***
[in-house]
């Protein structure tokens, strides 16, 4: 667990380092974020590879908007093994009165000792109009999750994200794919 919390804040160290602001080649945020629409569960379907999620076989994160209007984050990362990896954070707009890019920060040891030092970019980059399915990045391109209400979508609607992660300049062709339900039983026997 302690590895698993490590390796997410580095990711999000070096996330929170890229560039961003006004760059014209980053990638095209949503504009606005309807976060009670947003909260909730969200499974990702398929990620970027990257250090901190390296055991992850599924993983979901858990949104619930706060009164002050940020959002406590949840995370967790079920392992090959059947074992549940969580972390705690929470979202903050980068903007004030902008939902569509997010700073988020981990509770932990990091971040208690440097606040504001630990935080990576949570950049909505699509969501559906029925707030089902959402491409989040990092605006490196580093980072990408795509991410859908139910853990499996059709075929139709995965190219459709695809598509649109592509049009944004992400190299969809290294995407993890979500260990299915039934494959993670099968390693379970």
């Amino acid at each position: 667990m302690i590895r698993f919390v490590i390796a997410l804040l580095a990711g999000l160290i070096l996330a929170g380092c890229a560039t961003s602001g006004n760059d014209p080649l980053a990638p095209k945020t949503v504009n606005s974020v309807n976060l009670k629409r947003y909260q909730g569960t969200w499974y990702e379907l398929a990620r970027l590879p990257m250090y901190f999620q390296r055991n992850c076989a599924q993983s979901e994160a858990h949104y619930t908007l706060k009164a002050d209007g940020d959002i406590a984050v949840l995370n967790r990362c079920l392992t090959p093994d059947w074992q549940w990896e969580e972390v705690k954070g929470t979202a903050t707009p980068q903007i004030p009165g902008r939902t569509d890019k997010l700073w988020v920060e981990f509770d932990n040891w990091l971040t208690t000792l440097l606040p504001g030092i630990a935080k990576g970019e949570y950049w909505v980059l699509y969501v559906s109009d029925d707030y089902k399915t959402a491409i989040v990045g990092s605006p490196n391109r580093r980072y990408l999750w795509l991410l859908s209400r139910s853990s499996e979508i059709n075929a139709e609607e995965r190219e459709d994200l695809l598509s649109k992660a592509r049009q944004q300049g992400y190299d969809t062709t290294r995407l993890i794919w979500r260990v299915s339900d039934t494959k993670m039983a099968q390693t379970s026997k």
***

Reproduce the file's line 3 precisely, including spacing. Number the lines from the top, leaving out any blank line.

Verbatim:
């Amino acid at each position: 667990m302690i590895r698993f919390v490590i390796a997410l804040l580095a990711g999000l160290i070096l996330a929170g380092c890229a560039t961003s602001g006004n760059d014209p080649l980053a990638p095209k945020t949503v504009n606005s974020v309807n976060l009670k629409r947003y909260q909730g569960t969200w499974y990702e379907l398929a990620r970027l590879p990257m250090y901190f999620q390296r055991n992850c076989a599924q993983s979901e994160a858990h949104y619930t908007l706060k009164a002050d209007g940020d959002i406590a984050v949840l995370n967790r990362c079920l392992t090959p093994d059947w074992q549940w990896e969580e972390v705690k954070g929470t979202a903050t707009p980068q903007i004030p009165g902008r939902t569509d890019k997010l700073w988020v920060e981990f509770d932990n040891w990091l971040t208690t000792l440097l606040p504001g030092i630990a935080k990576g970019e949570y950049w909505v980059l699509y969501v559906s109009d029925d707030y089902k399915t959402a491409i989040v990045g990092s605006p490196n391109r580093r980072y990408l999750w795509l991410l859908s209400r139910s853990s499996e979508i059709n075929a139709e609607e995965r190219e459709d994200l695809l598509s649109k992660a592509r049009q944004q300049g992400y190299d969809t062709t290294r995407l993890i794919w979500r260990v299915s339900d039934t494959k993670m039983a099968q390693t379970s026997k």